The reasons I would analyze the Births, Deaths, Marriages, Divorces data for the 50 States and other areas such as Washington DC and Puerto Rico and other similar places ( such as perhaps Guam / US Virgin Islands ) is to get a feel for how much healthcare capacity is needed for delivering babies and for caring for the family from before conception to long after the actual birth. Also, noting Deaths data and trends also foreshadows the need for healthcare capacity in that we might surmise if the overall population is perhaps getting older on average or sicker on average or what not – again foreshadowing the healthcare capacity that we might need to build and maintain. Keeping track of Marriages data also foreshadows the need for healthcare capacity as increases in Marriages for example might also foreshadow more subsequent births and the need for more healthcare capacity to accommodate that.

Thanks Friends and take good care and best wishes too !!

It looks like you might have had some trouble trying to get a graphic / image into your Post and so I wanted to try it out for myself and see if I could get it to work. 😉

The process involved a couple of unexpected steps for me, so I will share as much as I can here to hopefully help Folks who might want to place something like this in a Post during Weeks X-X . 😉

XXXXX gave some great instructions on doing this kind of thing too, but I have a variation on a few of the steps that she performed. 😉

First, before copying and pasting the Excel output to an open blank Word document, I had to go through the very irritating step of giving all the cells to be copied and pasted a sort of light background – that orangy peachy color that you see.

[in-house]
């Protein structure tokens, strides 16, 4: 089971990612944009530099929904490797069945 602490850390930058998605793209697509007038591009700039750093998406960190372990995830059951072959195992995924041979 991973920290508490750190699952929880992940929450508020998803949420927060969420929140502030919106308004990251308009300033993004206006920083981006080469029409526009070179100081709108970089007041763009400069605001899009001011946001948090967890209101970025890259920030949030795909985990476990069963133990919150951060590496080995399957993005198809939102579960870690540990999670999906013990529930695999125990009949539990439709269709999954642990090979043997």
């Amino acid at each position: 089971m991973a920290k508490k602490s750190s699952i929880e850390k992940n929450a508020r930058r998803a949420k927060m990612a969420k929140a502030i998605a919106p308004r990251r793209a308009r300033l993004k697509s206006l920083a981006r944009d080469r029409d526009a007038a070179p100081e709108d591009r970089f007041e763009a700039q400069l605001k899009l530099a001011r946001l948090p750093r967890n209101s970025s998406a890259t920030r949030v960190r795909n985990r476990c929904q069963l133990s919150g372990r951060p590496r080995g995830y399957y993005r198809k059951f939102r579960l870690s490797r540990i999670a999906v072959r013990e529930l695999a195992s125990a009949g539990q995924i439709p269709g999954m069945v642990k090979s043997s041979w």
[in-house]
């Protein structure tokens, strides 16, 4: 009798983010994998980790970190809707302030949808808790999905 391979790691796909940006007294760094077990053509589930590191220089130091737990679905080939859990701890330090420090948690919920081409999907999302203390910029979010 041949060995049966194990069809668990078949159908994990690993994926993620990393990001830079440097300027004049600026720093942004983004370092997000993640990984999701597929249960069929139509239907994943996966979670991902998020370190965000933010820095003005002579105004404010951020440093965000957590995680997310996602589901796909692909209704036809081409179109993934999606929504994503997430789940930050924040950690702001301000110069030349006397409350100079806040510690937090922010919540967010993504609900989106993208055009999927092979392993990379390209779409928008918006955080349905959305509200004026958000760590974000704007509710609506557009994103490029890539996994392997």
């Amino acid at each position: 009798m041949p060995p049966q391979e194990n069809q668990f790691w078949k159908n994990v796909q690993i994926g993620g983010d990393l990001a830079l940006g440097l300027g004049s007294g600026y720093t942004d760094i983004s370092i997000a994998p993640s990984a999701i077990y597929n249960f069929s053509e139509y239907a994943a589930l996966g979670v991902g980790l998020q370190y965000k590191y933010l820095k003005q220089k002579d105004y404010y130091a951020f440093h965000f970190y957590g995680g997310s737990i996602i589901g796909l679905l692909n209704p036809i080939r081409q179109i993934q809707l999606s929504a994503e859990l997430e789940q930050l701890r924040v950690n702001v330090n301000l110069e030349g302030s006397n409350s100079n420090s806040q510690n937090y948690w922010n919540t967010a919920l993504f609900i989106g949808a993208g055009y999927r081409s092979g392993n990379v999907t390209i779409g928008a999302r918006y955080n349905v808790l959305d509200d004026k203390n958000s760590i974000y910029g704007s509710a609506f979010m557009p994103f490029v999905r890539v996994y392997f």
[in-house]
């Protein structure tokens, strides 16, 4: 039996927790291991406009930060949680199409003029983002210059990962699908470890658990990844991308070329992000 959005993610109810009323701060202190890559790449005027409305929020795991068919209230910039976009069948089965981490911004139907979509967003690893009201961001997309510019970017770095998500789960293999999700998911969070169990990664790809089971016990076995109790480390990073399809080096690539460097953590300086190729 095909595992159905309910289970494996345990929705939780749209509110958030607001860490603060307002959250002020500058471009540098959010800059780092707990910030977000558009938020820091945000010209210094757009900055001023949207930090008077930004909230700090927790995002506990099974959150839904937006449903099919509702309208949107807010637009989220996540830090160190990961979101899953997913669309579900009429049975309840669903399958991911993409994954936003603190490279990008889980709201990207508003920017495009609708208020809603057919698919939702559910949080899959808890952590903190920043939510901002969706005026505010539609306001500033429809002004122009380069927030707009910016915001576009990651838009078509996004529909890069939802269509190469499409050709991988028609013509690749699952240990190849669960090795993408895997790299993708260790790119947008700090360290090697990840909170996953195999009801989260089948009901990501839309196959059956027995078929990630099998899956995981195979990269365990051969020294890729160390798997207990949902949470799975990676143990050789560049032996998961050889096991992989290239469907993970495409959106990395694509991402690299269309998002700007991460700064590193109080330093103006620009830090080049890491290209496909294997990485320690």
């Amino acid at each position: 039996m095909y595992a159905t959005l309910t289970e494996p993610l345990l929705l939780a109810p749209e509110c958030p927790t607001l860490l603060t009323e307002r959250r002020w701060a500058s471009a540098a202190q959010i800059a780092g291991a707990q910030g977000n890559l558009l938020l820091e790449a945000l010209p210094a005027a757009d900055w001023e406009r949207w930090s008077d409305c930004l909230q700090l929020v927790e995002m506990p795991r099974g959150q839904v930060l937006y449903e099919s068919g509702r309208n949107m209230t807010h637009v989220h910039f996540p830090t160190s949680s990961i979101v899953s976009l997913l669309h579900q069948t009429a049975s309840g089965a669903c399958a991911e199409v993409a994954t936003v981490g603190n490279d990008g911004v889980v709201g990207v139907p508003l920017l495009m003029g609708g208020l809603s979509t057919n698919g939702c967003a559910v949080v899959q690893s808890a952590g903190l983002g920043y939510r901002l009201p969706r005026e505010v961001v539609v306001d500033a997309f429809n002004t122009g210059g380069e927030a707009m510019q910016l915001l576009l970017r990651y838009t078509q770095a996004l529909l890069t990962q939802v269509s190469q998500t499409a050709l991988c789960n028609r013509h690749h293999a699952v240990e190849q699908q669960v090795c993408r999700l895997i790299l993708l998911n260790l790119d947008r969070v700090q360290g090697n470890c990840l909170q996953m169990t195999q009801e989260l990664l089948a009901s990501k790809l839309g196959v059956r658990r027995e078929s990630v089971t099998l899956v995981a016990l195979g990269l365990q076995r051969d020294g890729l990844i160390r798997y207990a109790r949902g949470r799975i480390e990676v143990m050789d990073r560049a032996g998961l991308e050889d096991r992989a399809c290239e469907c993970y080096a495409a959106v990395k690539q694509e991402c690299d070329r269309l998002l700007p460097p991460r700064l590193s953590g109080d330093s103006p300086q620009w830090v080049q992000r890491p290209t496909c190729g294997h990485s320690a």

Otherwise when I created my jpg / jpeg most of the cells were dark black and not readable so to speak.

Next in Excel I highlighted the cells to be copied and then did contol c

Then in a blank Word document I used the mouse and clicked but had to be careful about which Paste option that I used – I had to use Paste as a picture, which was one of the last options available to me from left to right.

Then I clicked on the image in the Word document and did Save as Picture

Then I saved it to my desktop and saved it as a jpg / jpeg

Then in the course shell I clicked on Files and then clicked on Week X Files

Then I uploaded my newly created image from my desk top into the Week X Files area

Then in my Post I clicked on Embed Image and then clicked CANVAS and then clicked Course Files and then clicked Week X Files

Then I located my desired image and clicked on it

Then I scrolled down a bit and clicked Update or whatever it is…

Then the image magically appeared in this Post ! 🙂

So the two steps that surprised me the most were having to give all the cells a light background and secondly instead of just blindly pasting into Word I had to be thoughtful and intentional about “which” “paste method / type” to use.

Thanks XXXXX and Best Wishes and please enjoy the upcoming Week X and work hard and learn a lot !

I really appreciate that very much !!

I wanted to give you some details about where the calculated z value and the P-value for the above Hypothesis Testing example would come from if we had not used Excel spread sheets to find those things.

In this context and setting and circumstance, the calculated value for the z test statistic comes from:

so that here we get

Now using the attached Table ( page 6 of pdf ) we estimate the P-value to be

P( z < 1.586 )

P( z < 1.59 ) = 0.9441

We get an answer here slightly different from the approximate P-value from an Excel spread sheet because the Excel spread sheet literally used z = 1.586 to calculate the approximate P-Value of 0.9436 .